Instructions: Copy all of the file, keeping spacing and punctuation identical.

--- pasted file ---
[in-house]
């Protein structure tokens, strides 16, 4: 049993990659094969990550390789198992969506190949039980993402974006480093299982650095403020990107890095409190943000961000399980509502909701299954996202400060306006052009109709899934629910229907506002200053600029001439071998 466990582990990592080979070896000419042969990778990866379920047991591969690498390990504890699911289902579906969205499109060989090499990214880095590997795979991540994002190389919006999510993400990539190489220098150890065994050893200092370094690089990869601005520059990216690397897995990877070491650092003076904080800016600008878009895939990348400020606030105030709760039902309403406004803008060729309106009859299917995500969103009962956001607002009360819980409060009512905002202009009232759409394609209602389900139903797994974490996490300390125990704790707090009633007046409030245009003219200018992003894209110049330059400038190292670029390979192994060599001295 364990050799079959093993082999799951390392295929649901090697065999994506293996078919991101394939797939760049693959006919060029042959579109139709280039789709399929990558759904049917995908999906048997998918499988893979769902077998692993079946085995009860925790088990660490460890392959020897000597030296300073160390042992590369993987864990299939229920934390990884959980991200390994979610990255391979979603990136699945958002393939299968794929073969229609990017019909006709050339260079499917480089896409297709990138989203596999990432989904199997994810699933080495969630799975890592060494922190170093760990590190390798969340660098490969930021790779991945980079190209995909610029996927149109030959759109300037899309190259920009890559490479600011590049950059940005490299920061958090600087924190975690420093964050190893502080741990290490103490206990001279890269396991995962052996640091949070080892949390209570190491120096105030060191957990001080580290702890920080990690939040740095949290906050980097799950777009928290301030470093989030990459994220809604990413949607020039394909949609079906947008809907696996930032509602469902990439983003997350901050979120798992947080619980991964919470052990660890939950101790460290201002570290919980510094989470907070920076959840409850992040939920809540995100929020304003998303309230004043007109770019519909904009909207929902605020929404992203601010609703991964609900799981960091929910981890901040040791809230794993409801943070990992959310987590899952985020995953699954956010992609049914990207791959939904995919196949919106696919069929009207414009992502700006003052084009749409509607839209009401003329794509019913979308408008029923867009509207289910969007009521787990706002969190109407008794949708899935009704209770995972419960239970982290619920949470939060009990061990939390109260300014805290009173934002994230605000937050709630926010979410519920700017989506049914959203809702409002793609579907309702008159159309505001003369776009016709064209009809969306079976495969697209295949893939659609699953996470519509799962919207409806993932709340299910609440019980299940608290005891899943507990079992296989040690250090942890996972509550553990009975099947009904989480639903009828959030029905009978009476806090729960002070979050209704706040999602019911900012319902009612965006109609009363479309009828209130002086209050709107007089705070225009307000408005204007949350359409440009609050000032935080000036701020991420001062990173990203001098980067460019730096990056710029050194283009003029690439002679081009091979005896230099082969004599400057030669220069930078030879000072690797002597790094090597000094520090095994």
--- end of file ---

[in-house]
């Protein structure tokens, strides 16, 4: 049993990659094969990550390789198992969506190949039980993402974006480093299982650095403020990107890095409190943000961000399980509502909701299954996202400060306006052009109709899934629910229907506002200053600029001439071998 466990582990990592080979070896000419042969990778990866379920047991591969690498390990504890699911289902579906969205499109060989090499990214880095590997795979991540994002190389919006999510993400990539190489220098150890065994050893200092370094690089990869601005520059990216690397897995990877070491650092003076904080800016600008878009895939990348400020606030105030709760039902309403406004803008060729309106009859299917995500969103009962956001607002009360819980409060009512905002202009009232759409394609209602389900139903797994974490996490300390125990704790707090009633007046409030245009003219200018992003894209110049330059400038190292670029390979192994060599001295 364990050799079959093993082999799951390392295929649901090697065999994506293996078919991101394939797939760049693959006919060029042959579109139709280039789709399929990558759904049917995908999906048997998918499988893979769902077998692993079946085995009860925790088990660490460890392959020897000597030296300073160390042992590369993987864990299939229920934390990884959980991200390994979610990255391979979603990136699945958002393939299968794929073969229609990017019909006709050339260079499917480089896409297709990138989203596999990432989904199997994810699933080495969630799975890592060494922190170093760990590190390798969340660098490969930021790779991945980079190209995909610029996927149109030959759109300037899309190259920009890559490479600011590049950059940005490299920061958090600087924190975690420093964050190893502080741990290490103490206990001279890269396991995962052996640091949070080892949390209570190491120096105030060191957990001080580290702890920080990690939040740095949290906050980097799950777009928290301030470093989030990459994220809604990413949607020039394909949609079906947008809907696996930032509602469902990439983003997350901050979120798992947080619980991964919470052990660890939950101790460290201002570290919980510094989470907070920076959840409850992040939920809540995100929020304003998303309230004043007109770019519909904009909207929902605020929404992203601010609703991964609900799981960091929910981890901040040791809230794993409801943070990992959310987590899952985020995953699954956010992609049914990207791959939904995919196949919106696919069929009207414009992502700006003052084009749409509607839209009401003329794509019913979308408008029923867009509207289910969007009521787990706002969190109407008794949708899935009704209770995972419960239970982290619920949470939060009990061990939390109260300014805290009173934002994230605000937050709630926010979410519920700017989506049914959203809702409002793609579907309702008159159309505001003369776009016709064209009809969306079976495969697209295949893939659609699953996470519509799962919207409806993932709340299910609440019980299940608290005891899943507990079992296989040690250090942890996972509550553990009975099947009904989480639903009828959030029905009978009476806090729960002070979050209704706040999602019911900012319902009612965006109609009363479309009828209130002086209050709107007089705070225009307000408005204007949350359409440009609050000032935080000036701020991420001062990173990203001098980067460019730096990056710029050194283009003029690439002679081009091979005896230099082969004599400057030669220069930078030879000072690797002597790094090597000094520090095994």